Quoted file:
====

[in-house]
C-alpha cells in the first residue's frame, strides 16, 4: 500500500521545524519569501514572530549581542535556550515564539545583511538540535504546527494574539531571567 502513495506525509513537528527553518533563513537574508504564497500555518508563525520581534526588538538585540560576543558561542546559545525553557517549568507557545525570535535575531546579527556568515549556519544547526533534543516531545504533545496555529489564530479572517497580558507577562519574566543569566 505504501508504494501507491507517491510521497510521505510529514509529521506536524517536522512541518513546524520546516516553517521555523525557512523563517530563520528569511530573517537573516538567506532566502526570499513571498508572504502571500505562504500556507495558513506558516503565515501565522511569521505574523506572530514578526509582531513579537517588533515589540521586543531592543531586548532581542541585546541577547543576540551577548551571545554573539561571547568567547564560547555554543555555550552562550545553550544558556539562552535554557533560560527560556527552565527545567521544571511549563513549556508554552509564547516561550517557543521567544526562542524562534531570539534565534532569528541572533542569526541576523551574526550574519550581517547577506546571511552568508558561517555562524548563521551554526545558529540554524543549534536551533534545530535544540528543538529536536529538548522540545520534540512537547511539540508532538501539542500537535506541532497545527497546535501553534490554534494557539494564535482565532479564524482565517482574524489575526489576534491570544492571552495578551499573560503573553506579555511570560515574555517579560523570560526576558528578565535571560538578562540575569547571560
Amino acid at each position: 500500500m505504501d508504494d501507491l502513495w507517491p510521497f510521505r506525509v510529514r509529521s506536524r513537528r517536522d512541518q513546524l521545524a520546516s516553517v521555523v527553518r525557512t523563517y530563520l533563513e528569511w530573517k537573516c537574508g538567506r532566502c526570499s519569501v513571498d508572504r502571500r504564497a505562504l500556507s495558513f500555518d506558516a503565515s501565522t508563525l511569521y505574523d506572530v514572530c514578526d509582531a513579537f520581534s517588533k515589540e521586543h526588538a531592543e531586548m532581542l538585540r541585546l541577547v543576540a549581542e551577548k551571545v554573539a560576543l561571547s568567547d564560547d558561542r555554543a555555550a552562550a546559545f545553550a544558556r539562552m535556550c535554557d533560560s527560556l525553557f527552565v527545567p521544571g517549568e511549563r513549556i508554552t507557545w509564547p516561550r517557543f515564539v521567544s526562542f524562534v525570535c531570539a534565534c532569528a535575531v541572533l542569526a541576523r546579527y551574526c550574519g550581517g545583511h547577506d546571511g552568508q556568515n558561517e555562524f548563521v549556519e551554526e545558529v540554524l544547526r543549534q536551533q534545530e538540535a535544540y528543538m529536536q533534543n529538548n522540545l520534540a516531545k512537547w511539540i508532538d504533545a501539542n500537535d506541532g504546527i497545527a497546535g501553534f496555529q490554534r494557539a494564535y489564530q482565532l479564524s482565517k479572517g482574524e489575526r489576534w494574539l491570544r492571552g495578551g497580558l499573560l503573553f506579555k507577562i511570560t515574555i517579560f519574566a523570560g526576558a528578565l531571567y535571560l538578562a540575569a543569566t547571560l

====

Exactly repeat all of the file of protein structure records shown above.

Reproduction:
[in-house]
C-alpha cells in the first residue's frame, strides 16, 4: 500500500521545524519569501514572530549581542535556550515564539545583511538540535504546527494574539531571567 502513495506525509513537528527553518533563513537574508504564497500555518508563525520581534526588538538585540560576543558561542546559545525553557517549568507557545525570535535575531546579527556568515549556519544547526533534543516531545504533545496555529489564530479572517497580558507577562519574566543569566 505504501508504494501507491507517491510521497510521505510529514509529521506536524517536522512541518513546524520546516516553517521555523525557512523563517530563520528569511530573517537573516538567506532566502526570499513571498508572504502571500505562504500556507495558513506558516503565515501565522511569521505574523506572530514578526509582531513579537517588533515589540521586543531592543531586548532581542541585546541577547543576540551577548551571545554573539561571547568567547564560547555554543555555550552562550545553550544558556539562552535554557533560560527560556527552565527545567521544571511549563513549556508554552509564547516561550517557543521567544526562542524562534531570539534565534532569528541572533542569526541576523551574526550574519550581517547577506546571511552568508558561517555562524548563521551554526545558529540554524543549534536551533534545530535544540528543538529536536529538548522540545520534540512537547511539540508532538501539542500537535506541532497545527497546535501553534490554534494557539494564535482565532479564524482565517482574524489575526489576534491570544492571552495578551499573560503573553506579555511570560515574555517579560523570560526576558528578565535571560538578562540575569547571560
Amino acid at each position: 500500500m505504501d508504494d501507491l502513495w507517491p510521497f510521505r506525509v510529514r509529521s506536524r513537528r517536522d512541518q513546524l521545524a520546516s516553517v521555523v527553518r525557512t523563517y530563520l533563513e528569511w530573517k537573516c537574508g538567506r532566502c526570499s519569501v513571498d508572504r502571500r504564497a505562504l500556507s495558513f500555518d506558516a503565515s501565522t508563525l511569521y505574523d506572530v514572530c514578526d509582531a513579537f520581534s517588533k515589540e521586543h526588538a531592543e531586548m532581542l538585540r541585546l541577547v543576540a549581542e551577548k551571545v554573539a560576543l561571547s568567547d564560547d558561542r555554543a555555550a552562550a546559545f545553550a544558556r539562552m535556550c535554557d533560560s527560556l525553557f527552565v527545567p521544571g517549568e511549563r513549556i508554552t507557545w509564547p516561550r517557543f515564539v521567544s526562542f524562534v525570535c531570539a534565534c532569528a535575531v541572533l542569526a541576523r546579527y551574526c550574519g550581517g545583511h547577506d546571511g552568508q556568515n558561517e555562524f548563521v549556519e551554526e545558529v540554524l544547526r543549534q536551533q534545530e538540535a535544540y528543538m529536536q533534543n529538548n522540545l520534540a516531545k512537547w511539540i508532538d504533545a501539542n500537535d506541532g504546527i497545527a497546535g501553534f496555529q490554534r494557539a494564535y489564530q482565532l479564524s482565517k479572517g482574524e489575526r489576534w494574539l491570544r492571552g495578551g497580558l499573560l503573553f506579555k507577562i511570560t515574555i517579560f519574566a523570560g526576558a528578565l531571567y535571560l538578562a540575569a543569566t547571560l